Jaap Jan Steensma Link between Scherer and Schnitger. The Stellwagen-organ in the Marienkirche of Stralsund restored
Het ORGEL 104 (2009), nr. 1, 22-36 [summary]

After a long period of preparation, research, and documentation, the Stellwagen-organ (1659) in the Marienkirche of Stralsund has been restored and reconstructed. During the eleventh celebration of the Friedrich Stellwagen Organ Days, September 2008, the organ was reïnaugurated.
In the 15th century there were several organs in the Marienkirche. In 1647 the tower of the Marienkirche burned down and part of the west wall collapsed, destroying the organ. The instrument was probably that built by Nicolaus Maass in 1594.
Friedrich Stellwagen (1603-1660) was commissioned in 1653 to build a completely new organ. This was an important commission, because organ projects at that time were often revisions of existing instruments.
Stellwagen came from Saxony and worked from 1629 or 1630, or possibly even earlier, with his future father-in-law Gottfried Fritzsche. In 1634 Stellwagen became independent and gained a monopoly in Lübeck. In his work the influences of Fritzsche and the Hamburg Scherer tradition are apparent. Although Stellwagen is often associated with the composer Dieterich Buxtehude, the relationship with an earlier generation of composers (Heinrich Scheidemann, Jacob Praetorius, Franz Tunder) is much closer.
The Stellwagen-organ in the Marienkirche was damaged on various occasions in the course of time. The damage during World war 2 was disastrous. Schuke of Potsdam restored the organ in the 50s and 60s. But the intended reconstruction of the situation of 1659 was not satisfactorily realized due to insufficient finances and inadequate material and knowledge. The difficult political situation in the DDR played an important role.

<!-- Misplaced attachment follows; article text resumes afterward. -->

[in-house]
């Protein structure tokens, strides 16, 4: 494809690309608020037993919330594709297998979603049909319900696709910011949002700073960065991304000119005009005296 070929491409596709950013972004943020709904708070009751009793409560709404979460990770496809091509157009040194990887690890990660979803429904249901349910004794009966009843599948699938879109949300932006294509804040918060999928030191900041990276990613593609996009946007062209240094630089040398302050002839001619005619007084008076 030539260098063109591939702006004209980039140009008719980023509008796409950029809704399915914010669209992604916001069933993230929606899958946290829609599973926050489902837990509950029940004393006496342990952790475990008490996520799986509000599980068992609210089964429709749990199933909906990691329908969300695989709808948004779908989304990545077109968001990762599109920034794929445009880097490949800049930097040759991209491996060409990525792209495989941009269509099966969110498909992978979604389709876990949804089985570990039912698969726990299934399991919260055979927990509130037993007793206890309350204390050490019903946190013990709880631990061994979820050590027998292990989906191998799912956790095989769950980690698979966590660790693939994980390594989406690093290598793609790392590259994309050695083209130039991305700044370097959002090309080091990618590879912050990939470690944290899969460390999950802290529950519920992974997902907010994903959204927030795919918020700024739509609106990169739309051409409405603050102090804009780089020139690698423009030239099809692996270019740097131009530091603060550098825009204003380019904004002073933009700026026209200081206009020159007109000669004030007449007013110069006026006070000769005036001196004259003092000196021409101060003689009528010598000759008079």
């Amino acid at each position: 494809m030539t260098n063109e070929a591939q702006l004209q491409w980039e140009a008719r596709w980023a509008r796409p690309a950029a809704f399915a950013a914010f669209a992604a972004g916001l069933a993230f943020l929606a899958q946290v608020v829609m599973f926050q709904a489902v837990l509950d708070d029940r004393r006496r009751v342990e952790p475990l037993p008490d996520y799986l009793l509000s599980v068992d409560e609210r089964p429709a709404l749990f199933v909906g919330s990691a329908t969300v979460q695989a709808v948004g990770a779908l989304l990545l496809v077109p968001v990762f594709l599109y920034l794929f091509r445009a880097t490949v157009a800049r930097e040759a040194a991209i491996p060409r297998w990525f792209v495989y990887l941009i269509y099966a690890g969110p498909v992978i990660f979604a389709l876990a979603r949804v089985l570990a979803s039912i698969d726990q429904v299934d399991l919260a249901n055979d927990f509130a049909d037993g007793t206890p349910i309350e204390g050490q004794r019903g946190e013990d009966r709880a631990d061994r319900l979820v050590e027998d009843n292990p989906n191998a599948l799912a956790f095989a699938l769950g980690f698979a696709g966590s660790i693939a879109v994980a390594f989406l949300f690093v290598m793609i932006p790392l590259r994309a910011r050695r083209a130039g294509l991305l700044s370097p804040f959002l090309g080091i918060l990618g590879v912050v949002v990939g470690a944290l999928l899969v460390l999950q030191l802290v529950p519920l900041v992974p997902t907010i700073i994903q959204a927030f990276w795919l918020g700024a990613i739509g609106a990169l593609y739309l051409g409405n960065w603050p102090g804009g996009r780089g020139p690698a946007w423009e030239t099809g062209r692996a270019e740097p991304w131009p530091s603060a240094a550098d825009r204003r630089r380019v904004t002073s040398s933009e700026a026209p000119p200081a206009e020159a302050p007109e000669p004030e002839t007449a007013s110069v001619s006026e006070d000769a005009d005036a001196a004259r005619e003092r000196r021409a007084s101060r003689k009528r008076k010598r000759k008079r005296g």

The recently completed restoration was carried out by the organ makers Hans van Rossum and Kristian Wegscheider and voicer Gunter Böhme (Dresden). The advisory committee consisted of Gustav Leonhardt (honorary chairman), Peter van Dijk, Klaus Eichhorn, Niclas Fredriksson, Martin Rost and Eckhard Wiese. The goal of the restoration and reconstruction was to present as far as possible the situation of 1659. The restorers managed to adopt the 17th-century æsthetics convincingly.
The article discusses the sculptures in the façade. The group of seven large figures are important to the architecture of the front, and also to the allegorical and iconographical intention upon which it is based. The three figures of the vertical axis represent the relationship between heavenly and earthly music. In the middle stands king David; the angels above and below him are personifications of the Sanctus and Benedictus.
 


 


Schets orgelfront - Jaap Jan Steensma


De originele registeropschriften zijn vrijgelegd.
De registerknoppen zijn door Hans van Rossum naar een origineel Stellwagen-voorbeeld gereconstrueerd. 
Met dank aan Martin Rost, Stralsund.


Het gezicht van koning David is nogal hoekig, hij knikt vriendelijk en doet een stap.
De kroon staat losjes op zijn hoofd. Davids techniek is opmerkelijk: hij speelt ontspannen met twee handen maar ondersteunt zijn instrument niet.
Het is een beeld dat men eerder zou associëren met de uitlopers van middeleeuwse kunst dan met ‘barok’.
De labia van de frontpijpen zijn van Mehmel. Uit het snijwerk van de pedaaltorens komt een harpspelende engel tevoorschijn. 
Met dank aan Martin Rost, Stralsund.


 De oudst bekende foto van het orgel, genomen rond 1880. Afkomstig uit de nalatenschap van Gustav Fock.
Goed te zien is dat het laatste paneel in het kassettenveld geen wapenschild draagt.
Sinds 2008 hangt er het wapen van de Hermann Reemtsma Stiftung. 
Met dank aan Martin Rost, Stralsund


Photo: Jan Smelik


Photo: Jan Smelik